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Lessons from the SVB Debacle

March 14, 2023

The Silicon Valley Bank debacle contains many lessons for Indian startups and policymakers. Indian startups that opened bank accounts with SVB because they were domiciled outside India or had business interests outside must examine their overall strategy. Any startup with most of its business, human capital, and expansion interests in India must be registered here because it can understand the risk of doing business in India implicitly and have command over the resources here. This is true of any startup anywhere in the world – it is prudent to be registered in the economy it is connected with strategically.

Many Indian startups re-domiciled elsewhere due to the pressure from overseas investors, primarily led by Y Combinator, as a pre-condition to funding their ventures. These investors did not trust the Indian tax and regulatory system because of their many difficulties in moving capital in and exiting. Overseas investors can attach pre-conditions of this sort with enormous consequences largely because of the scarcity of domestic capital availability. This shortage of domestic capital has adverse effects, not only for the startups themselves but for the country and its growing startup ecosystem, and must be resolved quickly. For example, large institutions like LIC have almost no stake in the $136Bn that has entered India's startup ecosystem since 2014 - most of which is from overseas.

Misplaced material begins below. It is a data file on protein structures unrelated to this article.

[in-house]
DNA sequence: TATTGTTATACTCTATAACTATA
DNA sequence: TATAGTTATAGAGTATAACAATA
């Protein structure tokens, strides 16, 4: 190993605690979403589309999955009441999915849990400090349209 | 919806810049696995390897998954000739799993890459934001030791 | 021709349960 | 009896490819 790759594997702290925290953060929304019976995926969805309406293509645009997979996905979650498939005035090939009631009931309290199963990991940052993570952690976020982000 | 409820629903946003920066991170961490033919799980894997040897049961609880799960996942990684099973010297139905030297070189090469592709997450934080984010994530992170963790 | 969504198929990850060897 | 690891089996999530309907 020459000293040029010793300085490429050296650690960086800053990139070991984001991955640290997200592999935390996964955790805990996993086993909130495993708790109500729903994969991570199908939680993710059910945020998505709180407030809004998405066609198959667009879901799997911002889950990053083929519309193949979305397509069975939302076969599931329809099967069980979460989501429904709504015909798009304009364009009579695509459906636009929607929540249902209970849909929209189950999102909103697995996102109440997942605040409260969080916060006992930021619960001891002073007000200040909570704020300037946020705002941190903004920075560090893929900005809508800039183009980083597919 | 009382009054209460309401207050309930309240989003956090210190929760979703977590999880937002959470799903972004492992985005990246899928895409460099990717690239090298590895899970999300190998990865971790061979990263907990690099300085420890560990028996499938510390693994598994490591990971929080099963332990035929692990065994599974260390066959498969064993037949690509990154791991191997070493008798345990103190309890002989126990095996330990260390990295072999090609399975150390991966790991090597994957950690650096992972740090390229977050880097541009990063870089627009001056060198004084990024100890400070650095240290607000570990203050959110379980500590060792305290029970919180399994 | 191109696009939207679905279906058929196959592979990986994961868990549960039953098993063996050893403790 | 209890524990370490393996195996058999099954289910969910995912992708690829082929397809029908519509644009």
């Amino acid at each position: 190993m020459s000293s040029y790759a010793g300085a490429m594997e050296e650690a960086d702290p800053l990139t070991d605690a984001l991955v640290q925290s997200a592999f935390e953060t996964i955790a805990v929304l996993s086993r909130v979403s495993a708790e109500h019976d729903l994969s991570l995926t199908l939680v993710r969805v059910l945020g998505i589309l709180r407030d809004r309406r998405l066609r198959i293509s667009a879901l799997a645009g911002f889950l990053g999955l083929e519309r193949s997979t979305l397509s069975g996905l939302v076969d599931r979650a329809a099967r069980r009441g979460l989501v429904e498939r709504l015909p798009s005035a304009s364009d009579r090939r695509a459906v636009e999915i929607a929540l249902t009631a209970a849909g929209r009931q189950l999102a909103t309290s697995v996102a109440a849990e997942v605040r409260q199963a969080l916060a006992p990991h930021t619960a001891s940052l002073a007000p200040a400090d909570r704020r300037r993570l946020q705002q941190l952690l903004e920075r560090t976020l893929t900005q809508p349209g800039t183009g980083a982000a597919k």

Startups opening bank accounts outside India must understand the risks and the financial, regulatory and compliance frameworks there. Conversations with these startups also reveal that they opened overseas bank accounts due to the difficulty in transacting in foreign currencies in India. Startups with global businesses face numerous challenges in moving their foreign earnings into the country and sending capital out. This is a solved problem for Indian software services companies that operate in multiple countries. They have EEFC accounts whereby foreign currencies can be maintained in Indian bank accounts and remitted directly when needed. There is an urgent need to offer this solution in the context of startups with global businesses, so they can move capital in and out in foreign currencies after following KYC and other procedures, thus eliminating the need to maintain foreign bank accounts.

Regarding raising capital, the procedures to raise money from overseas investors into Indian bank accounts are lengthy and cumbersome. This increases the liability on startups and overseas investors due to the protracted procedures, and there are enough horror stories on this aspect. While RBI has certainly eased up some of these procedures, a fair amount remains to be simplified because the downstream banking systems are unable to appreciate RBI's liberalization measures and take undue time for processing.